Monday, August 2, 2010

Homemade Salsa

Homemade salsa is one of the great joys of summer!

You can make salsa to be enjoyed fresh, and you can also preserve your own salsa. Fresh salsa is particularly enjoyable - you can mix up your own salsa at home and keep it refrigerated for about a week or in the freezer for up to 2 months (

When you're making fresh salsa (not to be canned), you can use whatever recipe you'd like. Personally, I love fresh melon salsas. They make a great use of leftover melon. Just mix together melon, onion, cilantro, garlic, and a bit of lime juice, and you're ready for a snack!

If you've never canned your own salsa before, I highly recommend giving it a try as well.
  • You can have great-tasting salsa all year long, at an affordable price, too! If you make it year after year, you'll more than recover the cost of your materials. 
  • Homemade salsa is an appreciated gift, especially in the dead of winter, when fresh tomatoes have passed from memory.

Warning - 
Use Approved Canning Recipes & Instructions

It is very important to note that not just any recipe may be canned. Use a recipe found at the National Center for Home Food Preservation (approved by the USDA) or from a site like Ball.

Botulism, a type of food poisoning, is caused by a toxin produced by the bacterium Clostridium botulinum. This bacteria grows quite happily in an oxygen-free environment... like jars of canned low-acid foods. To keep from getting sick, you must be sure to follow proper canning instructions and use laboratory-tested recipes.

Acidic foods (pH less than 4.6) can be preserved in a boiling-water-bath canner. Low acid foods (pH greater than 4.6) must be preserved in a pressure canner.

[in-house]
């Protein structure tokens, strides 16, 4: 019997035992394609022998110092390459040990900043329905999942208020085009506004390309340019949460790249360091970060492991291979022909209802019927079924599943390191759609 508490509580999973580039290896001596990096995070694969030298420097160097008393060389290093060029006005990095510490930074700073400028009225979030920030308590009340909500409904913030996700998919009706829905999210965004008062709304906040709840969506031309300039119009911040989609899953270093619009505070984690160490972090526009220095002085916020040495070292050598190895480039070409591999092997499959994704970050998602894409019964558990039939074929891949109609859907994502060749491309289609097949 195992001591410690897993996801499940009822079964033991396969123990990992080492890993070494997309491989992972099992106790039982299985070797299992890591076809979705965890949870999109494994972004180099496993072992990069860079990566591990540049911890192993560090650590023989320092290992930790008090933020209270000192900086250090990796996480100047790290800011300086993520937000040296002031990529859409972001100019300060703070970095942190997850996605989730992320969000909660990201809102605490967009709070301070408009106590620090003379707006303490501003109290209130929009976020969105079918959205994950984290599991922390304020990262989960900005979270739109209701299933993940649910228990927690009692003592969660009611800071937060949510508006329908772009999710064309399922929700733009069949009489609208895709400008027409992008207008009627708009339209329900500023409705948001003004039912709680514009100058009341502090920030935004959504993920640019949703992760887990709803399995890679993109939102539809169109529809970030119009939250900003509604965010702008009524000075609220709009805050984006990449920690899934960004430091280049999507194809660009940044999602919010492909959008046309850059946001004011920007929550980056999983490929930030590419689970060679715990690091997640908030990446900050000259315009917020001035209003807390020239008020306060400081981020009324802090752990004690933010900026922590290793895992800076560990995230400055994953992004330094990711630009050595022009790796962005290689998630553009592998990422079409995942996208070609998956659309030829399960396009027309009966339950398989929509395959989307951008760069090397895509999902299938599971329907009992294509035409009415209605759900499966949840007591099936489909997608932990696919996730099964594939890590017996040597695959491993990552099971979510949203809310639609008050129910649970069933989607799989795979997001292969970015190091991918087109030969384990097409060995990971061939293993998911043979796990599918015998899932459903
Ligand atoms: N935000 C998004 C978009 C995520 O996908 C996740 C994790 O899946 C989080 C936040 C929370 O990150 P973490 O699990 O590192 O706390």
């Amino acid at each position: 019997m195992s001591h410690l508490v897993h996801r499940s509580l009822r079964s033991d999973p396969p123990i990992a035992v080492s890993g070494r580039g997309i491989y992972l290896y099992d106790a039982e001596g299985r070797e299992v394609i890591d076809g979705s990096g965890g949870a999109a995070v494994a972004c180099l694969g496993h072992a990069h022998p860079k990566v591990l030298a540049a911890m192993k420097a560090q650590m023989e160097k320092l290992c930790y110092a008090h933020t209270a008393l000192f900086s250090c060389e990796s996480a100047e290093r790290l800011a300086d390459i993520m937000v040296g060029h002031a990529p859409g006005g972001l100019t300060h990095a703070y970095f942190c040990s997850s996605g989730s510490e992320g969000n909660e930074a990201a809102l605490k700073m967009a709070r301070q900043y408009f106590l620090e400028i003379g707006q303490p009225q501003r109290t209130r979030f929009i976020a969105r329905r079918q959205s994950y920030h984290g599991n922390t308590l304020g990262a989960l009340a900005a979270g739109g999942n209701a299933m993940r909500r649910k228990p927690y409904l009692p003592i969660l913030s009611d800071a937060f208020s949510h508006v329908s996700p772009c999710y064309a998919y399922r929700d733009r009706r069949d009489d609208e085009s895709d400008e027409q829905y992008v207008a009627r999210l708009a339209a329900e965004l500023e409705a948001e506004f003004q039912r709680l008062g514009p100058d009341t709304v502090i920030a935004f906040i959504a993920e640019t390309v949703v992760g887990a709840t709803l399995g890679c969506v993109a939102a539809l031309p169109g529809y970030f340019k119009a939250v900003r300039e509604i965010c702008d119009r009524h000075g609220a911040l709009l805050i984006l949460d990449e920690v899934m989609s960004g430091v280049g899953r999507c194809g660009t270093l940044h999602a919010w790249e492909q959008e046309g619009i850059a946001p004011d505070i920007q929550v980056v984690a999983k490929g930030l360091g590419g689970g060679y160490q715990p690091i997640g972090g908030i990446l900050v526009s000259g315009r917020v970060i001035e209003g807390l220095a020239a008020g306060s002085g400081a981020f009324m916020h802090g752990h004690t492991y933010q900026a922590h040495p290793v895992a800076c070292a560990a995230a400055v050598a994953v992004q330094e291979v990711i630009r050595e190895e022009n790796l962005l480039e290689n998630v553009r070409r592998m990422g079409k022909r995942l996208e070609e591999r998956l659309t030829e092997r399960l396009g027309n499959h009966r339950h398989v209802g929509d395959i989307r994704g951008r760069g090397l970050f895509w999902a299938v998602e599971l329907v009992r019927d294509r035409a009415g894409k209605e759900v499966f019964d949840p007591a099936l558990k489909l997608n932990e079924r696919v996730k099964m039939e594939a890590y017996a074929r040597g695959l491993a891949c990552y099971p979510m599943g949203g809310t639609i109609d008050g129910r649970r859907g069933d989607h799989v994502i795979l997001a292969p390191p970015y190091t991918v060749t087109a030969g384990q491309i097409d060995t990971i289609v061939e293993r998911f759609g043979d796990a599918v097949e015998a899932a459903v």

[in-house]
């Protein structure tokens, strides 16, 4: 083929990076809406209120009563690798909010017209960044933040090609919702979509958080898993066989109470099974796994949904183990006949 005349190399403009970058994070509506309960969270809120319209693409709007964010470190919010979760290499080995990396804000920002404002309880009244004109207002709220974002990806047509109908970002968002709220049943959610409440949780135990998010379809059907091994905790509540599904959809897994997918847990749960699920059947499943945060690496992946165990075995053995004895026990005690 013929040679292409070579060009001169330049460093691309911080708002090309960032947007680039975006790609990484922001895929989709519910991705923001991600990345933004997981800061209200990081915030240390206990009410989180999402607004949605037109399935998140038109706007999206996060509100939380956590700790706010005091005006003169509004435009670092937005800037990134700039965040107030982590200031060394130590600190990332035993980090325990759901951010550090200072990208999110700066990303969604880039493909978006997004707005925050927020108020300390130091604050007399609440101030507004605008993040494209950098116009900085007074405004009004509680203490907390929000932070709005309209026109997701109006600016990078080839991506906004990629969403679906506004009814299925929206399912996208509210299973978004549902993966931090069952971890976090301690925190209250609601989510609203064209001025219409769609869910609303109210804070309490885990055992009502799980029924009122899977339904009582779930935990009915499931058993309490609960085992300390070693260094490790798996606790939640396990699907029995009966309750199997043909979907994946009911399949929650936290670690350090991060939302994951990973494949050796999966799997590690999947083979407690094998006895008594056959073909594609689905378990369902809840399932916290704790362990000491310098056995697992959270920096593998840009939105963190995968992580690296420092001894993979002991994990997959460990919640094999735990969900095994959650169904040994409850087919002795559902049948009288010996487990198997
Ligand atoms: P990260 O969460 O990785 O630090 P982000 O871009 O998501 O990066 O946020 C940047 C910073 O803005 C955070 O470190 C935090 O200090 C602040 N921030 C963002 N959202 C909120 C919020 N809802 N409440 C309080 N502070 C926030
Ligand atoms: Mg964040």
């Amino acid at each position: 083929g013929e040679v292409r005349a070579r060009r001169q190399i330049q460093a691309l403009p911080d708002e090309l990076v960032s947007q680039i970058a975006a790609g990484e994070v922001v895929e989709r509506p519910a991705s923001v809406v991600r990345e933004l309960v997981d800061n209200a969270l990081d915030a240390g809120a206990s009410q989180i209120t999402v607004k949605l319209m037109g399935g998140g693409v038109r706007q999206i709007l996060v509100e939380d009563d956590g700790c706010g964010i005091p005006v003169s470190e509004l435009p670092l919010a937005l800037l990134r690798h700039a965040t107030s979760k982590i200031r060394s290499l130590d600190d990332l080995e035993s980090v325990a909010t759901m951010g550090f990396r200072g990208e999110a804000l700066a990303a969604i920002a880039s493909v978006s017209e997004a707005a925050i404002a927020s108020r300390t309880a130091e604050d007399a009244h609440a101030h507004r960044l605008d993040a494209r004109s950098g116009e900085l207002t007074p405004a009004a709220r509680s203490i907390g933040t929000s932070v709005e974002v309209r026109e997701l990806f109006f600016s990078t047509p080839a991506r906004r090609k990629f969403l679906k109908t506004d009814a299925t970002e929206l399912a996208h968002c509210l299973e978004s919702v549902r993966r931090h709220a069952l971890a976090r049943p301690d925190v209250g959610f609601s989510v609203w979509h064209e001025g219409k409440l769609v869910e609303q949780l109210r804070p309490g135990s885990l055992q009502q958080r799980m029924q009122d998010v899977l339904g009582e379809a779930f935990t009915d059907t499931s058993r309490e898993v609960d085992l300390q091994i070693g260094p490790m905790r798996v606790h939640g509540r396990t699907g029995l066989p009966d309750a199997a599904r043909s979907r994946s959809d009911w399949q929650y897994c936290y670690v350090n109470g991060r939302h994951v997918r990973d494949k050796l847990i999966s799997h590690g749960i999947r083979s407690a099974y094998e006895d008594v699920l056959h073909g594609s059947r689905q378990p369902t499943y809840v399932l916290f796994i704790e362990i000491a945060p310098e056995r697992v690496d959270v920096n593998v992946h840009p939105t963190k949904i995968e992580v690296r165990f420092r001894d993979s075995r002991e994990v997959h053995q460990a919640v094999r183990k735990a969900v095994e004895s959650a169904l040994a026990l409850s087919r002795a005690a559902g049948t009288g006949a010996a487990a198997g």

Tomatoes are on the border between high- and low-acid content.

Vinegar or lemon juice is added to salsa recipes to increase the acidity, allowing the salsa to be canned with a boiling-water canner. But you must have the right balance of high- and low-acid foods and vinegar/juice. This is why you should use an approved recipe.

One more time, for good measure: Use an approved, tested recipe. Grandma's salsa recipe is great - but enjoy that one fresh, then freeze leftovers.


In addition to the standard kitchen items you'll use in making the salsa (knives, cutting boards, an 8-quart pot to cook the salsa in, a large spoon, etc.), you'll need these canning items:
Check yard sales and your local craigslist - I saw multiple canners listed for $10. You should also ask around - I happened to mention to my mother that I wanted to start canning, and she found materials in her attic for me.

For step-by-step canning instructions, check out the National Center for Home Food Preservation.

Fresh Ingredients

Roma tomatoes (also known as paste tomatoes) work best for canning. As you can see in the photo, the roma tomatoes (on the left) have less seeds and liquid inside than the regular slicing tomatoes (on the right). Ask around - you may be able to buy them in bulk from a local farmer - - or get some from a friend with an over-active garden!

For all your ingredients, choose items in good condition - they don't have to be pretty, though! They can be misshapen, just not damaged. They should be firm and ripe, free of bad spots and mold.

Check out your local farmers market for a variety of peppers!  I used mostly Anaheim and Poblano, with a couple jalapenos and banana peppers, too.

Be sure to use gloves when handling hot peppers.

Roasting the peppers adds great flavor to the salsa. Just put them on the grill or under the broiler, then peel the peppers and remove the seeds and stems.

Great Fresh Salsa Recipes

Safe Canned Salsa Recipes

1 comment:

Kyle Jaracz said...

Hello! Great post on canning salsa! I work at Minnetrista as a graphic designer ( and we will be hosting a class on how to make salsa. As such, I am hoping to get permission from you to use your stacked ball jar image for use in a newspaper ad? Please let me know if it's alright! You can contact me directly at

Many thanks!